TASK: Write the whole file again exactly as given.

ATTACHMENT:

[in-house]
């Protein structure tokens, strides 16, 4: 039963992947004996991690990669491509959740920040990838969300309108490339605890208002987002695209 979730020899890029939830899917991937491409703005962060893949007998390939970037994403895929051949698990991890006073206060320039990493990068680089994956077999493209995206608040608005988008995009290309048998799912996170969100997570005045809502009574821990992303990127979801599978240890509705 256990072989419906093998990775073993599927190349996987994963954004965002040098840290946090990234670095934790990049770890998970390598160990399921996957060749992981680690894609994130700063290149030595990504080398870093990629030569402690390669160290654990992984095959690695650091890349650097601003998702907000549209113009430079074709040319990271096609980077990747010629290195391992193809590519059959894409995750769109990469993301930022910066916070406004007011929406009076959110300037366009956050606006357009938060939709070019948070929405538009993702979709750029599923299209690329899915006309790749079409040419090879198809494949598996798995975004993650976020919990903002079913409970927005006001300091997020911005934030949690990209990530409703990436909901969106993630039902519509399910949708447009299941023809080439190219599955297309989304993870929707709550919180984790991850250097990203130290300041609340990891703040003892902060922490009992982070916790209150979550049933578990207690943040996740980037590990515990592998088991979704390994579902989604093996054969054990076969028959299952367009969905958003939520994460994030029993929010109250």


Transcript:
[in-house]
């Protein structure tokens, strides 16, 4: 039963992947004996991690990669491509959740920040990838969300309108490339605890208002987002695209 979730020899890029939830899917991937491409703005962060893949007998390939970037994403895929051949698990991890006073206060320039990493990068680089994956077999493209995206608040608005988008995009290309048998799912996170969100997570005045809502009574821990992303990127979801599978240890509705 256990072989419906093998990775073993599927190349996987994963954004965002040098840290946090990234670095934790990049770890998970390598160990399921996957060749992981680690894609994130700063290149030595990504080398870093990629030569402690390669160290654990992984095959690695650091890349650097601003998702907000549209113009430079074709040319990271096609980077990747010629290195391992193809590519059959894409995750769109990469993301930022910066916070406004007011929406009076959110300037366009956050606006357009938060939709070019948070929405538009993702979709750029599923299209690329899915006309790749079409040419090879198809494949598996798995975004993650976020919990903002079913409970927005006001300091997020911005934030949690990209990530409703990436909901969106993630039902519509399910949708447009299941023809080439190219599955297309989304993870929707709550919180984790991850250097990203130290300041609340990891703040003892902060922490009992982070916790209150979550049933578990207690943040996740980037590990515990592998088991979704390994579902989604093996054969054990076969028959299952367009969905958003939520994460994030029993929010109250």